Few mid-twentieth-century figures could boast excellence in as many disciplines as African-American icon Paul Robeson, an All-American athlete, Columbia Law School graduate, actor and singer with a deep, resounding voice as big as the universe. But Robeson was also an activist whose outspoken international trailblazing in the name of human rights landed him on the McCarthy-era blacklist, with his career cut short and his passport revoked by the U.S. government. Though his seems almost too large a life to be contained within the perimeters of a few hours' time, Shadow Theatre Company salutes Black History Month in powerful style by staging Phillip Hayes Dean's Paul Robeson, a Broadway drama that ably chronicles the complex and versatile leader's history and music. Shows are at 7:30 p.m. Thursdays through Saturdays, beginning today and continuing through March 5 at the Ralph Waldo Emerson Center, 1420 Ogden Street; for tickets, $20, call 303-837-9355 or visit www.shadowtheatre.com.
In another nod to Black History Month, the Arvada Center for the Arts and Humanities revives a classic from the African-American canon. The changing face of African-American life in the 1950s is explored in a personal light in A Raisin in the Sun, Lorraine Hansberry's enduring drama focusing on a family living on Chicago's South Side during the early years of the civil-rights movement. Raisin runs daily except Mondays through March 6 at the Center, 6901 Wadsworth Boulevard in Arvada; for showtimes and tickets, $32 to $42, call 720-898-7200 or go to www.arvadacenter.org
Friday, February 4
What is it with people and pirates, anyway? From Robert Louis Stevenson's Long John Silver to Johnny Depp's Captain Jack Sparrow, such seafaring scum's been a source of fascination and the stuff of a thousand daydreams for centuries. In modern times, pirates have even earned themselves an annual observance: the immensely popular Talk Like a Pirate Day (aaaargh!). But back in 1879, British comic operettists Gilbert and Sullivan chose to set pirate-speak to music, in The Pirates of Penzance, one of their many side-splitting, labyrinthine librettos and one of the most well received. The work has probably been revived at least as many times over the years as were those skeletal ghouls in Pirates of the Caribbean, and it'll walk the plank again in Denver when the Central City Opera and Colorado Symphony Orchestra and Chorus present a collaboration this weekend at Boettcher Concert Hall, in the Denver Performing Arts Complex. Shows are at 7:30 p.m. today and tomorrow; for tickets, $11 to $65, call 303-893-4100 or log on to www.coloradosymphony.org.
Even if you missed out on last week's more eminent ice-sculpting championships in Breckenridge, you can still catch some chips off the old block in neighboring Frisco, where residents are celebrating their own Gold Rush Ice Sculpting Event today through Sunday. Set in Frisco Historic Park, the Rush will host a cadre of professional ice sculptors creating cool models of winter-sports athletes, including a freestyle boarder and skier, a hockey goalie, a skater and more. The public will have a chance to participate tomorrow, when the town hosts miniature ice-hockey and snow-bowling games to benefit the Frisco Chamber of Commerce; fees range from $2 to $10. For complete details, call 1-970-668-3050.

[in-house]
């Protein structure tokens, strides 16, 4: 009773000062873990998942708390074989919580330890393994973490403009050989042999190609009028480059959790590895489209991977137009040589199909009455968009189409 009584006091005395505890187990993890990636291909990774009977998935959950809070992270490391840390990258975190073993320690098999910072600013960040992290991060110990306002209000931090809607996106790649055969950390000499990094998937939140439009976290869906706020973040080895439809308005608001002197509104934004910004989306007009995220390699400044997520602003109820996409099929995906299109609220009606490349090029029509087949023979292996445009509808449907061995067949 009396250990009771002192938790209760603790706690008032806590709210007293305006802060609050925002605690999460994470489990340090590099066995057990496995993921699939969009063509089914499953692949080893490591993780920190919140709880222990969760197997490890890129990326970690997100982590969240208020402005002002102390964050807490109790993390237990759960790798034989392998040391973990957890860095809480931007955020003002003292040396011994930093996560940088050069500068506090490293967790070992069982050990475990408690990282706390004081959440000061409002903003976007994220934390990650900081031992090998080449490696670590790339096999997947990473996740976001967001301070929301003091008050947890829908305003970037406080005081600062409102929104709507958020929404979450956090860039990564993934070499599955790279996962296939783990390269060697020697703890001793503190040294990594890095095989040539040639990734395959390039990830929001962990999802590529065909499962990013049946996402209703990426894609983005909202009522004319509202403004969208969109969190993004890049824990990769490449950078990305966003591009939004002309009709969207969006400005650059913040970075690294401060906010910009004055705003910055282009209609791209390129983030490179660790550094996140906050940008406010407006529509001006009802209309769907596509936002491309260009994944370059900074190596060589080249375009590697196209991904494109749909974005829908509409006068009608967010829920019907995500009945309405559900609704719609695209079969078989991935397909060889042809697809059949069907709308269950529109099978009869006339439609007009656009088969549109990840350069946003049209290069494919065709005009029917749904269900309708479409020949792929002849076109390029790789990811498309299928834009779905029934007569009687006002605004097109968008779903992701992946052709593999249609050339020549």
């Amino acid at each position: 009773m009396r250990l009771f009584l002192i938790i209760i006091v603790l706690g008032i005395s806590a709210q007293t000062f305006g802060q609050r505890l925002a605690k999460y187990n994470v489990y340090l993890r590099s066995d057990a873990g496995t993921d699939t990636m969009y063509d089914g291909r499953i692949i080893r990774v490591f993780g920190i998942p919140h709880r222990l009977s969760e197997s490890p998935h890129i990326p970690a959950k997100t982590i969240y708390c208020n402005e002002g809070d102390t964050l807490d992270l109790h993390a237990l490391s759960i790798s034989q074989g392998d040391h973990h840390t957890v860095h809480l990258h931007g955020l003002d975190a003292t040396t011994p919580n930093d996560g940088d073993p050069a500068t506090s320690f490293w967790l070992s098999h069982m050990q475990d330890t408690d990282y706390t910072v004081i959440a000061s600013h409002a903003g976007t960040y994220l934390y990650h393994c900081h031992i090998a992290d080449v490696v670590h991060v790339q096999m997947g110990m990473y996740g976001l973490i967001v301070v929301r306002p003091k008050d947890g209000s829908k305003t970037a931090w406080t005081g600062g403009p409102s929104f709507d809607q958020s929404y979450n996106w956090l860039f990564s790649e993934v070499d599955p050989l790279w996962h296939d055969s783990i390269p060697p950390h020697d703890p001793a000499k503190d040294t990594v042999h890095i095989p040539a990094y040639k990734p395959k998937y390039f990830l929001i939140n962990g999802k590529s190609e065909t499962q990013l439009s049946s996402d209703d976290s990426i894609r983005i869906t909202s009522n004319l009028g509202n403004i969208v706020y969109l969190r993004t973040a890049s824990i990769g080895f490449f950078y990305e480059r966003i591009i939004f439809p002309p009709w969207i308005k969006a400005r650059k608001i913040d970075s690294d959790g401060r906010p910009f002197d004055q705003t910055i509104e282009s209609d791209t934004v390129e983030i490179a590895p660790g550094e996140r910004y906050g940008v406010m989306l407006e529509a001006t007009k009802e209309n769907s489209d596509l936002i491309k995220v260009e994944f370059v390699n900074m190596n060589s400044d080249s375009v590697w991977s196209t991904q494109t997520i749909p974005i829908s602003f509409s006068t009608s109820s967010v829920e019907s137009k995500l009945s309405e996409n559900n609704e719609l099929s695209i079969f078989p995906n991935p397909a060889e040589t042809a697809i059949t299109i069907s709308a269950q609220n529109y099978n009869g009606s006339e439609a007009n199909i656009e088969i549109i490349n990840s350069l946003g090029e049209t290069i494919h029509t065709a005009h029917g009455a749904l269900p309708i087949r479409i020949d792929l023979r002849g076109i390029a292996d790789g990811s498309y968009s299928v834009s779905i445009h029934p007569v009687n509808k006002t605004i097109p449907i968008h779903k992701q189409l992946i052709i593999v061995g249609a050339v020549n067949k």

Saturday, February 5
Even as Daniel Libeskind's wacky cantilevered geometry lesson continues to be whipped into a modern-art wing alongside the Denver Art Museum, 100 West 14th Avenue Parkway, the existing museum will keep "modern" in its vocabulary with the fifth-floor installation of "Floating Time V2-12 Marine Blue," an interactive walk-through environment by Japan's Tatsuo Miyajima, in which many-colored LED digital numbers are projected across walls, floors and viewers at random rates. Miyajima, who's also been commissioned by the DAM for a site-specific work in the new wing, intends "Floating Time" as a comment on the nature of time and art as human inventions. For information, call 720-865-5000 or go to www.denverartmuseum.org.
Sunday, February 6
Ho-hum. Another Super Bowl, another Roman numeral. Some girls just wanna have a different kind of fun -- and last year's inaugural Super Babe Sunday at the Comedy Works was so successful that Works maven and event emcee Wende Curtis has decided to throw for the touchdown again. While their guys down nachos and beer in front of large-screen TVs across the metro area, savoring the best gridiron play and commercials that America has to offer, local ladies can enjoy an afternoon and evening of comedy, fashion and trunk shows, along with a silent auction to benefit Denver Safehouse. The show begins at 4 p.m. (doors open at 3) at the Comedy Works, 1226 15th Street; admission is $25 in advance, $30 at the door. Call 303-595-3637 or visit www.comedyworks.com.
Monday, February 7
Buying into a little piece of symbolism will go a long way during the annual Art & Heart benefit at the Boulder Arts and Crafts Cooperative, 1421 Pearl Street in Boulder. In this case, the symbol is a house, which students from four Boulder County elementary schools used to create one-of-a-kind pins and magnets to be sold at the co-op as a fundraiser for the Safehouse Progressive Alliance and the Emergency Family Assistance Association. The tiny houses, along with colorful oversized Valentine cards also made by the children, are available through Valentine's Day for the reasonable price of $3 to $5; for details, call 303-443-3683 or visit www.boulderartsandcrafts.com.